Phase Converters & Power Factor
Phase Converter Efficiency
Installing a Phase Converter
Rotary Phase Converters
Static Phase Converters
VFDs as Phase Converters
     • Harmonic Distortion
Three-Phase Motors
Phase Converters & Voltage Balance
Phase Converter Applications
     • Submersible Pumps
     • Woodworking Equipment
     • Dual Lift Stations
     • Phase Converters & Welders
     • Phase Converters & CNC Machines
     • Phase Converters & Air Compressors
     • Phase Converters & Elevators
     • Phase Converters & Wire EDM
     Phase Converters & HVAC
Phase Converters & Transformers
     • Step-up Transformers
     • Buck-Boost Transformers
     • Isolation Transformers
Phase Converter Experts
Digital Phase Converters
Regenerative Power
Three-Phase Power
     • Delta vs. Wye Configured Power
Motor Starting Currents

Phase Converters and Harmonic Distortion


For most of the twentieth century, the predominant use of electricity for business and industry was to power motors, lights and heating devices. These uses have little effect on the 60 Hertz (cycles per second) sine waveform of the electricity delivered to them from their utility. They are called linear loads, because the current (amperage) rises and falls in proportion to the voltage wave.

A few industries like steel mills and aluminum smelters used electricity to power arc furnaces, which distorted the waveform, because the current flow was not directly proportional to the voltage. These loads are called non-linear loads.

Non-linear loads cause waveforms that are multiples of the normal 60 Hertz sine wave to be superimposed on the base waveform. These multiples are called harmonics. For example, the second harmonic is a 120 Hertz waveform (2 times 60 Hertz), the third is a 180 Hertz waveform, and so on. The combination of the sine wave with all the harmonics creates a new, non-sinusoidal wave of entirely different shape. The change to the wave is called harmonic distortion.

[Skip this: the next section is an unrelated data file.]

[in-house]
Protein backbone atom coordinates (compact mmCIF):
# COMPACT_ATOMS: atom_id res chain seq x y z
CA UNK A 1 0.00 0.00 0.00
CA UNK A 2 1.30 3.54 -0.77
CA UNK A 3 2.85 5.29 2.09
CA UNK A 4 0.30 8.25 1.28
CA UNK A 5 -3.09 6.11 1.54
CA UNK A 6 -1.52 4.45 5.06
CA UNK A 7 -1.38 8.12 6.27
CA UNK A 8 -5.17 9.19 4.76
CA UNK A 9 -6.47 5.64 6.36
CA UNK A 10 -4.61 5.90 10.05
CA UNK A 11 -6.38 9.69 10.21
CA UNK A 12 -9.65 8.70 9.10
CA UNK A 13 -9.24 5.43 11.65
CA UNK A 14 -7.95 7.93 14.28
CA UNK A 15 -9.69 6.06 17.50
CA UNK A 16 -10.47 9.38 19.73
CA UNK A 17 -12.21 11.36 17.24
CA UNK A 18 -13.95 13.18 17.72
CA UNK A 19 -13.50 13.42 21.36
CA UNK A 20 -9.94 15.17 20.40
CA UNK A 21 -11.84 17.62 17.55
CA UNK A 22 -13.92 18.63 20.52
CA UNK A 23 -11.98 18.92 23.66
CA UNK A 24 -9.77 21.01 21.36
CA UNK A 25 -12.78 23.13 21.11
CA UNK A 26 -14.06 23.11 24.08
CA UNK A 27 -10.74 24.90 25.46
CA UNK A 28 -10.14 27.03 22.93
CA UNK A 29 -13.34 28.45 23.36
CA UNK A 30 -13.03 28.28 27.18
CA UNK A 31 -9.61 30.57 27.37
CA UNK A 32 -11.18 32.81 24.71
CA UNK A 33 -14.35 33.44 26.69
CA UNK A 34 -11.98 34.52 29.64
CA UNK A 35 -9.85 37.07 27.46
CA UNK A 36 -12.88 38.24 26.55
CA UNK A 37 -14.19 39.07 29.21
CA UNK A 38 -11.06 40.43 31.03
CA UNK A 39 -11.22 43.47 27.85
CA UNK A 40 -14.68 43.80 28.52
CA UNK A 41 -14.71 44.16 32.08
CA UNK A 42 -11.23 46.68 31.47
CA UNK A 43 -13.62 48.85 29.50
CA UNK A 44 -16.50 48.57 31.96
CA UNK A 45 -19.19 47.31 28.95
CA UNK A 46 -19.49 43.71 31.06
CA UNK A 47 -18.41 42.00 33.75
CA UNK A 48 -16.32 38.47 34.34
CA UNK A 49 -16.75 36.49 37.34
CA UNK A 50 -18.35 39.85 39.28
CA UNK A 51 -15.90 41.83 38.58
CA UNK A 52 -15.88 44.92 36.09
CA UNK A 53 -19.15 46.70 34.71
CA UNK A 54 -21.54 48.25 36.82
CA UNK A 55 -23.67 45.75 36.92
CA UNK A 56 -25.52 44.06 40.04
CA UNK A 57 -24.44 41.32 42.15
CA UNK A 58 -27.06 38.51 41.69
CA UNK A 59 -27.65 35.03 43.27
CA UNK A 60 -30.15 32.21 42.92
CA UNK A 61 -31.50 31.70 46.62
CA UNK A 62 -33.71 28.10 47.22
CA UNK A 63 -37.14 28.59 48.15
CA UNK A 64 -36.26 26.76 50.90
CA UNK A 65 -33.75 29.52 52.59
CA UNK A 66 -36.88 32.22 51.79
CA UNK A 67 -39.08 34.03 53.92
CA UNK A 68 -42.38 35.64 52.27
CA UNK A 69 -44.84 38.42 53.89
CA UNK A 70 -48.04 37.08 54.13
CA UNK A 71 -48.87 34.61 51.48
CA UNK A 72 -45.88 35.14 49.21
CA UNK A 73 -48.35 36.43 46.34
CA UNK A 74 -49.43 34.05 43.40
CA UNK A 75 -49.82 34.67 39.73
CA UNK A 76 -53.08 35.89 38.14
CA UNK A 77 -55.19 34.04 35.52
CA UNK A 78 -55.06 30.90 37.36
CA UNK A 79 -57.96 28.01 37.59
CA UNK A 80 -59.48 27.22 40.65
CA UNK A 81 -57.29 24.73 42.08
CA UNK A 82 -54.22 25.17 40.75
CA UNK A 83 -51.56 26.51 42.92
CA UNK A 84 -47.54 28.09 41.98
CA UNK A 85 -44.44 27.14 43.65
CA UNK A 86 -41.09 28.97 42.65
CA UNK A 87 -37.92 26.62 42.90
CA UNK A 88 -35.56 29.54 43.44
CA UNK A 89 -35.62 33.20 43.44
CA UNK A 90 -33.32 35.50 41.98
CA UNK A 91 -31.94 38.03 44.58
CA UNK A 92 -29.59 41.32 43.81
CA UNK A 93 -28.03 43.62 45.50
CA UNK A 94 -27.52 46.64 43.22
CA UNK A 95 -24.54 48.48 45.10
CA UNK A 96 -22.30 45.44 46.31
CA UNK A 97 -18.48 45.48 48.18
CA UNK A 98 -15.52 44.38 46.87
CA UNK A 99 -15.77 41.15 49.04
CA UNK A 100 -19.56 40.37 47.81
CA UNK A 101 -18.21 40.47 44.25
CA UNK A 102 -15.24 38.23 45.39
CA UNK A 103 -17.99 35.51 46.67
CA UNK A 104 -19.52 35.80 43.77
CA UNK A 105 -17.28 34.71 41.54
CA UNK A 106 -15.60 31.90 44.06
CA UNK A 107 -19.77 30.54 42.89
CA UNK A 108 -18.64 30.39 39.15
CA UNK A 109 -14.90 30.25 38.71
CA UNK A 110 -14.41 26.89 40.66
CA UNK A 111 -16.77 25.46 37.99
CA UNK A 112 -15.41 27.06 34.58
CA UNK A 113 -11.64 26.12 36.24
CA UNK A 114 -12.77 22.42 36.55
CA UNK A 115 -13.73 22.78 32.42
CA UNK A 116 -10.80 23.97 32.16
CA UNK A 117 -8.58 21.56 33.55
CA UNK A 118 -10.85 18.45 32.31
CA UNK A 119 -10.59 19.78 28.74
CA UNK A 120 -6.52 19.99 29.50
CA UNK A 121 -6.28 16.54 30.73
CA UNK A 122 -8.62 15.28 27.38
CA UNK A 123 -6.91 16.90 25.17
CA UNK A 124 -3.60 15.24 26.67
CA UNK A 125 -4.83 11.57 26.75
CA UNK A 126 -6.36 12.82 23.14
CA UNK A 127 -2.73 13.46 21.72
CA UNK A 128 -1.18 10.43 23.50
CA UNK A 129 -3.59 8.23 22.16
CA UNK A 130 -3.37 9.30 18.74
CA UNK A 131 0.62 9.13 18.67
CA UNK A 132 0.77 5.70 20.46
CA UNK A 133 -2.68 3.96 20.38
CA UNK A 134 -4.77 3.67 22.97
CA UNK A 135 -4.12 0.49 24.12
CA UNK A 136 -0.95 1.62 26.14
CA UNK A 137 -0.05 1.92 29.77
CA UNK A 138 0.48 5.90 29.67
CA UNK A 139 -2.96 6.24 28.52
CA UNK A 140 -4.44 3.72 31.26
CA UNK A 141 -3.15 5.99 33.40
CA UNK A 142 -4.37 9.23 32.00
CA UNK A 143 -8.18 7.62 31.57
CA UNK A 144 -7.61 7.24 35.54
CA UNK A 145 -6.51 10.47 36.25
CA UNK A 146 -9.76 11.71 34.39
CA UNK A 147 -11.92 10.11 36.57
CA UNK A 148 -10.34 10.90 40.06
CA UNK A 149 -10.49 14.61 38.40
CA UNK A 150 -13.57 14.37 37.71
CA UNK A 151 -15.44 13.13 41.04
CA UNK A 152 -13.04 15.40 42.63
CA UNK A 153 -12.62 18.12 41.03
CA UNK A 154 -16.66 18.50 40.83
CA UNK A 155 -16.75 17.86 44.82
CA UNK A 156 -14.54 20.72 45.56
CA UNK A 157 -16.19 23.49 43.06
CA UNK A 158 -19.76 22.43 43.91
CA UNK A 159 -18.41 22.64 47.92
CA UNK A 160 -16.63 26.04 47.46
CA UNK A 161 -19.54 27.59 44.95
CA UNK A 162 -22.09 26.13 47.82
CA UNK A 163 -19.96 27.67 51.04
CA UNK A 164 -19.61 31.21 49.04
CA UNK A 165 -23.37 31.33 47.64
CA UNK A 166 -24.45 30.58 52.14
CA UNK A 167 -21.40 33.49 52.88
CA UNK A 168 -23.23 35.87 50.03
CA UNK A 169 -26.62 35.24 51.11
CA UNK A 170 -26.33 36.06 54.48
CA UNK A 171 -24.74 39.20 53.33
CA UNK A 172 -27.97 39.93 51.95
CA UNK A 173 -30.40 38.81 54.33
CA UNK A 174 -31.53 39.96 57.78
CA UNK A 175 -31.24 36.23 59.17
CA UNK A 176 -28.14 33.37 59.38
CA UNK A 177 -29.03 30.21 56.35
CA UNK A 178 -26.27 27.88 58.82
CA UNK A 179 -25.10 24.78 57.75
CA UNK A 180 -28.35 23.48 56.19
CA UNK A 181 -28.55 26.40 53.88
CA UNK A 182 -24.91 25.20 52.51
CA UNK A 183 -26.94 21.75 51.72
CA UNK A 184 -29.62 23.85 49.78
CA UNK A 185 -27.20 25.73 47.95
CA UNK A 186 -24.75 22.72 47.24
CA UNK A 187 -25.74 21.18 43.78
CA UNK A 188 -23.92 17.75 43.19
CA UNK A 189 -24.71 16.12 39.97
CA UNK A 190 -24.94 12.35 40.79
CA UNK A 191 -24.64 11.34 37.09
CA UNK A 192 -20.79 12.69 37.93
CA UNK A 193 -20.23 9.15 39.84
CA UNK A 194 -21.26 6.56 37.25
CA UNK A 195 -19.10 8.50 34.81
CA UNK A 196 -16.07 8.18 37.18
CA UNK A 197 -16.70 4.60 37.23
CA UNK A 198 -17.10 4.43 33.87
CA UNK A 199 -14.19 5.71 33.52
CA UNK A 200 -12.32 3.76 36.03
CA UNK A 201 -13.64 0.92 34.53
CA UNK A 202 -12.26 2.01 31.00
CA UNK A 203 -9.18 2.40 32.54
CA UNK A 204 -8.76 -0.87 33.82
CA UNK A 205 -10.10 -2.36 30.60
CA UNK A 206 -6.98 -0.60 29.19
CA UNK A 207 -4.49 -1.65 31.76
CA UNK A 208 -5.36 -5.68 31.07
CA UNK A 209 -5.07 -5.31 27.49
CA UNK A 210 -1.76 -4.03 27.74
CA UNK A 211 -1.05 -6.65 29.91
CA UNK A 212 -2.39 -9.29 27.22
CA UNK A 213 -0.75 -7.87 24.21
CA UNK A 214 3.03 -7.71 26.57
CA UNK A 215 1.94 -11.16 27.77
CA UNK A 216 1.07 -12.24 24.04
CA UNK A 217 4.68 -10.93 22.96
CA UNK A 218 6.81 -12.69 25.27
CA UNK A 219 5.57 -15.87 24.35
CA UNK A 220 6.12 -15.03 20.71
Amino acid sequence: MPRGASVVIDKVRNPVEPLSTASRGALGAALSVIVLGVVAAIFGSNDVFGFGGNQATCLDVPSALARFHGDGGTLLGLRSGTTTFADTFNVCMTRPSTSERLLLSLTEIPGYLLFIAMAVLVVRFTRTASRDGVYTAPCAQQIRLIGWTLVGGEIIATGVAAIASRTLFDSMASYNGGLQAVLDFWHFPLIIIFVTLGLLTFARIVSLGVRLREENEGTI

In the last 20 years, there has been an explosion of microprocessor based

equipment which are also non-linear loads. Examples include computer systems, variable frequency drives, AC/DC converters, electronic ballasts, X-ray machines, MRI equipment and uninterruptible power supplies.

VFDs and Harmonic Distortion

Harmonic distortion of the sine wave voltage may cause problems for electrical equipment, especially for any electronic controls.

Variable frequency drives (VFD) used as phase converters can only be used to power inductive motor loads because of the harmonic distortion of their output voltage.

The output voltage from a VFD is not sinusoidal, but rather a series of pulses which have average values that are sine waves. The switches that control these pulses have to make their on/off transitions very rapidly (in about 0.2 microsecond) for the VFD to operate efficiently. The high frequency components of these pulses travel from the VFD to the load through the connecting wires, which become an electrical transmission line. Transmission line effects are normally not a problem at 60 Hz to the average user because the wavelength of a 60 Hz signal is about

2200 miles (assuming the signal travels at 0.8 x the speed of light in the wires). However, at 5 MHz the wavelength drops to about 180 feet and the effects become important. The electrical impedance of the transmission line is unpredictable but typically has values between a few tens of ohms to a few hundred ohms. On the other hand, the impedance of a motor winding and the VFD is usually just a few ohms. This mismatch between the line impedance and the impedance of the terminations at the motor and the drive causes standing wave patterns to be set up in the line with resultant voltages that can be much larger than the voltage at the drive output.; These standing-wave voltages can damage the wiring, the motor and the drive. If the distance between the VFD and the motor is short (less that 10 feet), there shouldn't be any problem. As the distance approaches 50 feet or more, most VFD manufacturers recommend that output line filters be used on each of the output leads.

Because of the non-sinusoidal voltage produced by a VFD, they should never be used to power anything other than inductive loads such as AC induction motors. If they are used to power CNC machines, they will likely damage the electronic controls in the machinery.